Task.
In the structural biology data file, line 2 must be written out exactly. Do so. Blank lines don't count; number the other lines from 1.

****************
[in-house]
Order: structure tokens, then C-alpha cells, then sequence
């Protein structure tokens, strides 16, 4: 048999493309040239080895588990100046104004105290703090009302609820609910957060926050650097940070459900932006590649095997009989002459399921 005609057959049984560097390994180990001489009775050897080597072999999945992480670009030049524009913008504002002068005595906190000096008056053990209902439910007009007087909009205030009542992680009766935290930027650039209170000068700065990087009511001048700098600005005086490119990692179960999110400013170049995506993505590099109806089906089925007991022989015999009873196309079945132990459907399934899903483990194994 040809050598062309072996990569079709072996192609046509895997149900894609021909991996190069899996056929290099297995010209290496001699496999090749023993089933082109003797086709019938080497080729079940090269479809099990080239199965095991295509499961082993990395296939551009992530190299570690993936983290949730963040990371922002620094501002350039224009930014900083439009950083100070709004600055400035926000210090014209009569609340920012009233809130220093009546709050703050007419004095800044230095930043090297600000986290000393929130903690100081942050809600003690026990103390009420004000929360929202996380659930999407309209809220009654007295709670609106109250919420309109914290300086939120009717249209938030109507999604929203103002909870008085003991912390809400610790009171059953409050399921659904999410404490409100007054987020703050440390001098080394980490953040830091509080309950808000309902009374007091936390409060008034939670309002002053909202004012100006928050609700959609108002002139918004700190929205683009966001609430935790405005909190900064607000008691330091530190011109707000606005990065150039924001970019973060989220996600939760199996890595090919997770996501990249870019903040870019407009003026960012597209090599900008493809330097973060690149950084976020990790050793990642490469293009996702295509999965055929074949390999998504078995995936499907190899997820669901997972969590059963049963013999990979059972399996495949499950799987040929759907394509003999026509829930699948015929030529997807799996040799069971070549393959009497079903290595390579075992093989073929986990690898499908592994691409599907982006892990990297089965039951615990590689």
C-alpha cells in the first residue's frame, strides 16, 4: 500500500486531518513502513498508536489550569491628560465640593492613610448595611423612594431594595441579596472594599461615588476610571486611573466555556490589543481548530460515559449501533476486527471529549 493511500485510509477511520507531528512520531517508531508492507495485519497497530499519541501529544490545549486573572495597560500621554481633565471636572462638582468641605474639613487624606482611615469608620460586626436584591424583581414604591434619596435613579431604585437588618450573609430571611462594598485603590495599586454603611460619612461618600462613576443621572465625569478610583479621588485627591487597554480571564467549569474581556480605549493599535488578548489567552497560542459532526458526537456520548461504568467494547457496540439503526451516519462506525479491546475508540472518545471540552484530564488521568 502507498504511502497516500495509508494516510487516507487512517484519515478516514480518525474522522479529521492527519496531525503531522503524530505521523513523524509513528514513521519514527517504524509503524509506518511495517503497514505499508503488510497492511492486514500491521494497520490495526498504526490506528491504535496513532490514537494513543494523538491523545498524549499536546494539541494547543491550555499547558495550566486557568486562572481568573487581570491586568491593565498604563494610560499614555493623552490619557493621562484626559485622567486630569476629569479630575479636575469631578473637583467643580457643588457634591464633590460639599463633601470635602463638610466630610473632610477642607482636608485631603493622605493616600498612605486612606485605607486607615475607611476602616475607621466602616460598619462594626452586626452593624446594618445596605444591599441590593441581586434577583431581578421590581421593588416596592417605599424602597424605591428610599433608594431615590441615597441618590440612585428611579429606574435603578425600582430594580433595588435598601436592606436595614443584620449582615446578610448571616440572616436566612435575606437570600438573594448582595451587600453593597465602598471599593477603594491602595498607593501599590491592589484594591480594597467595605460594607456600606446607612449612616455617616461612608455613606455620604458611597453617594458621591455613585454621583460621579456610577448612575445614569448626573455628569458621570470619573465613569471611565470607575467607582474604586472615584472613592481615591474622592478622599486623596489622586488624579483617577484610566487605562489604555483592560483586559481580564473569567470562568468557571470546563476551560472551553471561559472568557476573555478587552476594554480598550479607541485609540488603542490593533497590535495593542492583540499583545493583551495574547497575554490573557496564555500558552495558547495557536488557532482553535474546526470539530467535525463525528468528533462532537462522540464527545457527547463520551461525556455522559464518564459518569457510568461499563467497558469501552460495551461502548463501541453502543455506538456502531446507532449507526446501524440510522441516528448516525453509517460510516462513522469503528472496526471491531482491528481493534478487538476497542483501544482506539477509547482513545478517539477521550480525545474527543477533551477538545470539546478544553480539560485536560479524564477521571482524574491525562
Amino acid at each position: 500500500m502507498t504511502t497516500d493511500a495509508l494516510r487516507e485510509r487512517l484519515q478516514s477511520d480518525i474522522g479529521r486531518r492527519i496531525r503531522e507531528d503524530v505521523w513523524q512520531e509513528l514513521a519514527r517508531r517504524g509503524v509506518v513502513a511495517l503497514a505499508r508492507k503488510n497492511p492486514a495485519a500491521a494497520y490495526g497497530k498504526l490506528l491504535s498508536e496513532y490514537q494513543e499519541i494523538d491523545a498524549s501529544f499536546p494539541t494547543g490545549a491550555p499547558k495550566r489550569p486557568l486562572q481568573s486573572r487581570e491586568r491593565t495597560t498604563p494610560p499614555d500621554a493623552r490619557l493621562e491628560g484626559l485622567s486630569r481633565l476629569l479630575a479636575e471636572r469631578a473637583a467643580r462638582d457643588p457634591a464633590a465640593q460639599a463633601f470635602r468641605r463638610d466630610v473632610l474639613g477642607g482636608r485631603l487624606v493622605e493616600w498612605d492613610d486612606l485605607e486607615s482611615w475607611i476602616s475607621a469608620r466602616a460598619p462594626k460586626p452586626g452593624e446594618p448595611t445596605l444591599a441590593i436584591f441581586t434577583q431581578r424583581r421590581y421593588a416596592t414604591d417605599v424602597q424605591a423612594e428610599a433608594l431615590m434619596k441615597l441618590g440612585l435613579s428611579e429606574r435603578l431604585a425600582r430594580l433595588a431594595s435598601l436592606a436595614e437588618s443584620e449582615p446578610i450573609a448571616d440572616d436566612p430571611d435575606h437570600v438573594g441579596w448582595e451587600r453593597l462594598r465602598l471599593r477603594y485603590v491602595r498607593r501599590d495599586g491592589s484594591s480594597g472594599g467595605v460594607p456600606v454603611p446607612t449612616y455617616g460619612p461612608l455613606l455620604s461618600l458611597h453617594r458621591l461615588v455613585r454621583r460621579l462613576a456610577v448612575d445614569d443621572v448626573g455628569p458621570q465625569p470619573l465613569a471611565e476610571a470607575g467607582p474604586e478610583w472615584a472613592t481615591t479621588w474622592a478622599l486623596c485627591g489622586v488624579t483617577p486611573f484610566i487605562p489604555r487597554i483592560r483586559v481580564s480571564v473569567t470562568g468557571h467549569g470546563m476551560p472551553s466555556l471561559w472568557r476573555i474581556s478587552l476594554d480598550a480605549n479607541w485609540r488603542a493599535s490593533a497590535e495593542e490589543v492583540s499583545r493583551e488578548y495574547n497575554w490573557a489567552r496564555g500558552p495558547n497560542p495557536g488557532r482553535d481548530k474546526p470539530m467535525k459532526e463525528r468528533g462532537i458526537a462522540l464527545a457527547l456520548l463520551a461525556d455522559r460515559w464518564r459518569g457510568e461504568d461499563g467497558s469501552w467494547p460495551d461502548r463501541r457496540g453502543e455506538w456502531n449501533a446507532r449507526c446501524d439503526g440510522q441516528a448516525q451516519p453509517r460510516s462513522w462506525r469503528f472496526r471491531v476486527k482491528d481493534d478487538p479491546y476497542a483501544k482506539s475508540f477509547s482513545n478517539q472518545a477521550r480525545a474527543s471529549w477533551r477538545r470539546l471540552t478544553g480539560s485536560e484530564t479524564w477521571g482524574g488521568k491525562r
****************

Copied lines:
Order: structure tokens, then C-alpha cells, then sequence